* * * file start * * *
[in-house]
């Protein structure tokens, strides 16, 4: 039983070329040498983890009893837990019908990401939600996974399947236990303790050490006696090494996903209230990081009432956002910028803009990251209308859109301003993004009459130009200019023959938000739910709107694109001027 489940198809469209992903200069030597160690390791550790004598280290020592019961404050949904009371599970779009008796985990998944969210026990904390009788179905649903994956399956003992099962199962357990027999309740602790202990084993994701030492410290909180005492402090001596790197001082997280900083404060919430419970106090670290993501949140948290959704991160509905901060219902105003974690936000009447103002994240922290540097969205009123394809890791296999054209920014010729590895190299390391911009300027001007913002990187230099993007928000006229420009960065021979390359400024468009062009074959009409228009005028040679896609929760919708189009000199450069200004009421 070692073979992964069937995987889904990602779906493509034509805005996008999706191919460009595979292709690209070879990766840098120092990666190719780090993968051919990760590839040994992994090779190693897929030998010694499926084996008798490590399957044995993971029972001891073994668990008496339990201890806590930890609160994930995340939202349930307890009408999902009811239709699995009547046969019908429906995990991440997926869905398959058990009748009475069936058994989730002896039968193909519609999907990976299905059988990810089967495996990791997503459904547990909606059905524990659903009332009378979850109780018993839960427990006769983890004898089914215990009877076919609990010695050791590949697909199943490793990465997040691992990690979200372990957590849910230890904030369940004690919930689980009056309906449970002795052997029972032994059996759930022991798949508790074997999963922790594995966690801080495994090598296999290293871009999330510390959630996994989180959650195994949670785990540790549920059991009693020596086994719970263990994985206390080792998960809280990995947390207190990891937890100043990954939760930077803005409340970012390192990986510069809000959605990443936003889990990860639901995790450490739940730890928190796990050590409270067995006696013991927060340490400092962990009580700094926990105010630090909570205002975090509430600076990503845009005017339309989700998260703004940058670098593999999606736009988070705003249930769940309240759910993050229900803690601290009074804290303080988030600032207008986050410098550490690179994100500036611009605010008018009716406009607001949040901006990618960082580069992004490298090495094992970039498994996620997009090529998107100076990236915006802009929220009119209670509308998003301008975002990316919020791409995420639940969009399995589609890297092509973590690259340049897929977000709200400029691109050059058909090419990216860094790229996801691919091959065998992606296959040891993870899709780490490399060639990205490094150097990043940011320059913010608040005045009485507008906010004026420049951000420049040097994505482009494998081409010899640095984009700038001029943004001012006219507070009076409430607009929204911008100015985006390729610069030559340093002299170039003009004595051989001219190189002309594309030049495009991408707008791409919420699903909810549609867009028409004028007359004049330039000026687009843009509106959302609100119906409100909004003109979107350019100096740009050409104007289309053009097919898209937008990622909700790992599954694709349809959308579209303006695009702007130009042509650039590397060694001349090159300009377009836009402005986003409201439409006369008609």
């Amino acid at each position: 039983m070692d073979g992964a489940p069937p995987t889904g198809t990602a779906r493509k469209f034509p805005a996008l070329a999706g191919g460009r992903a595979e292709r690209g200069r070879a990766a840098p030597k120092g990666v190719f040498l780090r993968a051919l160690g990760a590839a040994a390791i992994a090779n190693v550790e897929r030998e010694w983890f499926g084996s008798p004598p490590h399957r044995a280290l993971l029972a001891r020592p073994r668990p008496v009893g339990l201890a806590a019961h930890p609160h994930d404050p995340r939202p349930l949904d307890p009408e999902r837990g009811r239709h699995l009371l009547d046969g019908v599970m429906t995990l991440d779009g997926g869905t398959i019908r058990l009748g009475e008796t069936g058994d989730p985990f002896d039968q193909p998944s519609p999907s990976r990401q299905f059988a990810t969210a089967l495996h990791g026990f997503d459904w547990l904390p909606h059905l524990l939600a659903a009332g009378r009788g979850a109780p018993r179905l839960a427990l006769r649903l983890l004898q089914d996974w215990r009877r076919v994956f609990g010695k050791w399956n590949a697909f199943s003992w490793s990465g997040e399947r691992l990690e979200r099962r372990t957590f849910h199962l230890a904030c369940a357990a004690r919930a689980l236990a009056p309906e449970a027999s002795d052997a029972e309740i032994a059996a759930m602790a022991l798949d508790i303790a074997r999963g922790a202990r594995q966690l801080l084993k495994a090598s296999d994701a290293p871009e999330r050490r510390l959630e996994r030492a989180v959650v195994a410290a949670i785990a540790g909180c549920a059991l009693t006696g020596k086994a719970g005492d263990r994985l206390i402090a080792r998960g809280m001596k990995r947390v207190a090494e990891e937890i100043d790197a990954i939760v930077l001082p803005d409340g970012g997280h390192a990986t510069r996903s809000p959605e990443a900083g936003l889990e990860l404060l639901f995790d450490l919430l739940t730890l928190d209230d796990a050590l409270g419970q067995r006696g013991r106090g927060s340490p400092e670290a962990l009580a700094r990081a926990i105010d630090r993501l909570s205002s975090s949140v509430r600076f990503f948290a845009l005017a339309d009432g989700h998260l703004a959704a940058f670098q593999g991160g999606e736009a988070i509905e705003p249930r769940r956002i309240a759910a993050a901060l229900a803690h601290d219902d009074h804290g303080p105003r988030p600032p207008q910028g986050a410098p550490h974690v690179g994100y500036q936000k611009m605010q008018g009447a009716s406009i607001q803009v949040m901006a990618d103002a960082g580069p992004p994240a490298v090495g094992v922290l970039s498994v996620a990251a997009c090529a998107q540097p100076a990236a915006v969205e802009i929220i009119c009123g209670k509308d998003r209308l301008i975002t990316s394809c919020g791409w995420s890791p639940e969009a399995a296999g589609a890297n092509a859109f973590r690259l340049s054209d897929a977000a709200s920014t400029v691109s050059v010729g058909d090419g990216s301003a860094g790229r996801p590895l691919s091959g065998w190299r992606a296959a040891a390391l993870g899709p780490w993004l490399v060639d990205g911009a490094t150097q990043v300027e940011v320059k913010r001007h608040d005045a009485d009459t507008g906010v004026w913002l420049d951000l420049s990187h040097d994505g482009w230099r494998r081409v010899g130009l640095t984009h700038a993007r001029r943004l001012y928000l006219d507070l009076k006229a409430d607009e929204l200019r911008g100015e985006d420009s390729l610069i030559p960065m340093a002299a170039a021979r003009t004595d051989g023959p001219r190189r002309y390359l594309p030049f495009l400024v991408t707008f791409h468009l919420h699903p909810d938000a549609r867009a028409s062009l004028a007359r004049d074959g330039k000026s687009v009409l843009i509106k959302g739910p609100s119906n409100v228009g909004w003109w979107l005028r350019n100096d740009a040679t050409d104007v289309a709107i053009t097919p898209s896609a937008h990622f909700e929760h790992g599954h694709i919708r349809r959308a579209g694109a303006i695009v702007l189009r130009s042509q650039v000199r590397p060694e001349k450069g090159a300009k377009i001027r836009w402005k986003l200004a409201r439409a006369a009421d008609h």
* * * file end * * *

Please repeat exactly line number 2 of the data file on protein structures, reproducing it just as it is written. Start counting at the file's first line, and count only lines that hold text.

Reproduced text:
């Protein structure tokens, strides 16, 4: 039983070329040498983890009893837990019908990401939600996974399947236990303790050490006696090494996903209230990081009432956002910028803009990251209308859109301003993004009459130009200019023959938000739910709107694109001027 489940198809469209992903200069030597160690390791550790004598280290020592019961404050949904009371599970779009008796985990998944969210026990904390009788179905649903994956399956003992099962199962357990027999309740602790202990084993994701030492410290909180005492402090001596790197001082997280900083404060919430419970106090670290993501949140948290959704991160509905901060219902105003974690936000009447103002994240922290540097969205009123394809890791296999054209920014010729590895190299390391911009300027001007913002990187230099993007928000006229420009960065021979390359400024468009062009074959009409228009005028040679896609929760919708189009000199450069200004009421 070692073979992964069937995987889904990602779906493509034509805005996008999706191919460009595979292709690209070879990766840098120092990666190719780090993968051919990760590839040994992994090779190693897929030998010694499926084996008798490590399957044995993971029972001891073994668990008496339990201890806590930890609160994930995340939202349930307890009408999902009811239709699995009547046969019908429906995990991440997926869905398959058990009748009475069936058994989730002896039968193909519609999907990976299905059988990810089967495996990791997503459904547990909606059905524990659903009332009378979850109780018993839960427990006769983890004898089914215990009877076919609990010695050791590949697909199943490793990465997040691992990690979200372990957590849910230890904030369940004690919930689980009056309906449970002795052997029972032994059996759930022991798949508790074997999963922790594995966690801080495994090598296999290293871009999330510390959630996994989180959650195994949670785990540790549920059991009693020596086994719970263990994985206390080792998960809280990995947390207190990891937890100043990954939760930077803005409340970012390192990986510069809000959605990443936003889990990860639901995790450490739940730890928190796990050590409270067995006696013991927060340490400092962990009580700094926990105010630090909570205002975090509430600076990503845009005017339309989700998260703004940058670098593999999606736009988070705003249930769940309240759910993050229900803690601290009074804290303080988030600032207008986050410098550490690179994100500036611009605010008018009716406009607001949040901006990618960082580069992004490298090495094992970039498994996620997009090529998107100076990236915006802009929220009119209670509308998003301008975002990316919020791409995420639940969009399995589609890297092509973590690259340049897929977000709200400029691109050059058909090419990216860094790229996801691919091959065998992606296959040891993870899709780490490399060639990205490094150097990043940011320059913010608040005045009485507008906010004026420049951000420049040097994505482009494998081409010899640095984009700038001029943004001012006219507070009076409430607009929204911008100015985006390729610069030559340093002299170039003009004595051989001219190189002309594309030049495009991408707008791409919420699903909810549609867009028409004028007359004049330039000026687009843009509106959302609100119906409100909004003109979107350019100096740009050409104007289309053009097919898209937008990622909700790992599954694709349809959308579209303006695009702007130009042509650039590397060694001349090159300009377009836009402005986003409201439409006369008609």